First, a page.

You start a new job with hopefulness of the great things you’ll soon be able to do. Over the next handful of months, that excitement morphs into dread as you realize this job just isn’t a good fit. You may decide to quit or you may get let go — either way, it’s a negative job experience you’re now tasked with explaining to future employers.
If you had a job for a short period of time and it was awful, you’re now facing the conflict of how to address it on your resume. Many people contemplate leaving off these negative experiences altogether. Perhaps you fudge the dates of your past employer so there isn’t as much of a gap, or you try to justify the gap with vague statements like you were freelancing or taking time off to help a family member.
GetFive career coaches agree that lying on your resume is a big mistake. If a hiring manager uncovers the lie, it makes your entire resume suspect, not to mention your moral character. If you are hired and then the lie unfolds, it could put you at risk of losing your job. Either way, lying is too costly of a risk to make. Hiring managers verify employment dates and call references. They do their due diligence. So don’t think pulling one over on them is easy.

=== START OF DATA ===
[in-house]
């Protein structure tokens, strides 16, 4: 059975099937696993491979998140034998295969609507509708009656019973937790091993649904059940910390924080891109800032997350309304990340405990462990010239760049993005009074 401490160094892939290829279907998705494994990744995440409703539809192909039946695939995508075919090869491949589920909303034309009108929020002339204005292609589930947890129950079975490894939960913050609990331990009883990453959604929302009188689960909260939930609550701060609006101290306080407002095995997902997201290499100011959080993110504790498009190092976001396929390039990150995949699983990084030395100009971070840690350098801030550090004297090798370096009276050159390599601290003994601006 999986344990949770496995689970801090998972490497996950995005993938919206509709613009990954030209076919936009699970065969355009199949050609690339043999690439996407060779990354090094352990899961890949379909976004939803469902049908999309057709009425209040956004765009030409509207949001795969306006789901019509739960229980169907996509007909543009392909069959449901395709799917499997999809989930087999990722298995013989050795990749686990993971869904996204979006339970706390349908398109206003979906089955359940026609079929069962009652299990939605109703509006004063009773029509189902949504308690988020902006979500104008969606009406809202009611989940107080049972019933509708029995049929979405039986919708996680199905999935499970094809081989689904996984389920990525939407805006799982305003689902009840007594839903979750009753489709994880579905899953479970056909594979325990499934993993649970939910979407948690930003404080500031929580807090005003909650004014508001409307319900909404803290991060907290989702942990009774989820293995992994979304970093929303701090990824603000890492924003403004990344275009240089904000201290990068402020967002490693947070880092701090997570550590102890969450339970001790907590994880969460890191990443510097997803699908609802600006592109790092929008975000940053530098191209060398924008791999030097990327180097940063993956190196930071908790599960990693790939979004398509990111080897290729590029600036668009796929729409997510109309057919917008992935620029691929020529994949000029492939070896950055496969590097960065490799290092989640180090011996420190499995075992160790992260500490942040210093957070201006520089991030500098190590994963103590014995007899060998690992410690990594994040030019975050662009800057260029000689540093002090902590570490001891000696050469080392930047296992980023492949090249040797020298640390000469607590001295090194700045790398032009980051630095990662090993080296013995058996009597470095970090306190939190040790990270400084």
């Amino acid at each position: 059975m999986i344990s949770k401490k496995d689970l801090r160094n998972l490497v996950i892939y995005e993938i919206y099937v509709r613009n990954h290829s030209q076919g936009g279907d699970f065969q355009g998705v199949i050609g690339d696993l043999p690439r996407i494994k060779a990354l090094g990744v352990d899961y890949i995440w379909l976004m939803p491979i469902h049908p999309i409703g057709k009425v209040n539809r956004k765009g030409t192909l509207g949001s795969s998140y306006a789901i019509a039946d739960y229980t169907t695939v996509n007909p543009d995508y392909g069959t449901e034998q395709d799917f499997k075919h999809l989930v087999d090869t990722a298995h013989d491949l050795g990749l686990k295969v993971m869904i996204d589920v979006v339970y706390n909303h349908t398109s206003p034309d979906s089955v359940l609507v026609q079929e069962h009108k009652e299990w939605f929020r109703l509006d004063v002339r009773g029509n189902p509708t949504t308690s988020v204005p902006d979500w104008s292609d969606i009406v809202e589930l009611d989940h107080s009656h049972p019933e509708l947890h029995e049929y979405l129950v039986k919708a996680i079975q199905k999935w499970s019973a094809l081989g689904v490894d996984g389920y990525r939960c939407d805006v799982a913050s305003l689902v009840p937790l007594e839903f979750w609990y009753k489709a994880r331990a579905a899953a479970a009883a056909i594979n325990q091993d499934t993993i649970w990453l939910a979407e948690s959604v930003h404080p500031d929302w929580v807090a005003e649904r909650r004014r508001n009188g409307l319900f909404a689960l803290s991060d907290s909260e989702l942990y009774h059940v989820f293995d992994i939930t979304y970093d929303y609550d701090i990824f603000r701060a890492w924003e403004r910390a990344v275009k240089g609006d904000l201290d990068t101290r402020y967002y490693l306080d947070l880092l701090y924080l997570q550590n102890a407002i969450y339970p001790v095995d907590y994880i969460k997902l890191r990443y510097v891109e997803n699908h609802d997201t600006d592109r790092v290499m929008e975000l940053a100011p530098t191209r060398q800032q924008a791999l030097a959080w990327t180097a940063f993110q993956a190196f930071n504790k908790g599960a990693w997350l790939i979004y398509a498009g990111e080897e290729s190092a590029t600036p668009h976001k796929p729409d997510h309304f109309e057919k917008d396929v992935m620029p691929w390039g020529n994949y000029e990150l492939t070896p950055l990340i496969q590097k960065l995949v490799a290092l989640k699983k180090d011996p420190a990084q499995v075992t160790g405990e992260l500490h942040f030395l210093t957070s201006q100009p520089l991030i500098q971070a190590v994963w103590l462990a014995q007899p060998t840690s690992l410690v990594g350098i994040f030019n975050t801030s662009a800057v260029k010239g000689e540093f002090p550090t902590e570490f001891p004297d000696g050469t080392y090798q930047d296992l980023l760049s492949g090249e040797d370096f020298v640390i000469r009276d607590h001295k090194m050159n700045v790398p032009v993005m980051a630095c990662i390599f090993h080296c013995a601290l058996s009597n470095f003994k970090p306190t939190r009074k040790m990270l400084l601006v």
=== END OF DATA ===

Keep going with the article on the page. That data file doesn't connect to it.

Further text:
Rather than lie, take the high road and be prepared to explain what happened, and more importantly, what you learned from the experience. You can turn a negative experience into a positive talking point if you stress what you learned, how you would do things differently in the future, and why this experience was meaningful. Avoid bad-talking any past employer as it will make you seem spiteful and not ready to move on.
Beyond addressing the situation honestly and positively, it’s important to take steps to avoid having another negative experience at a future job. This means doing your due diligence and researching all aspects of potential employers before accepting an offer. Many people get swept away in the big-ticket items like salary and benefits. While these certainly are important, never overlook the significance of other aspects of working, such as culture, structure, and the supervisor’s management style. These are perfect conversation points to bring up during an interview to help you learn more about what it will be like to work there.
After all, a job is far more than a paycheck. You want to feel good about what you’re doing and who you are working with. For more advice on handling a negative job experience and ensuring you don’t have another one, contact a GetFive career coach today.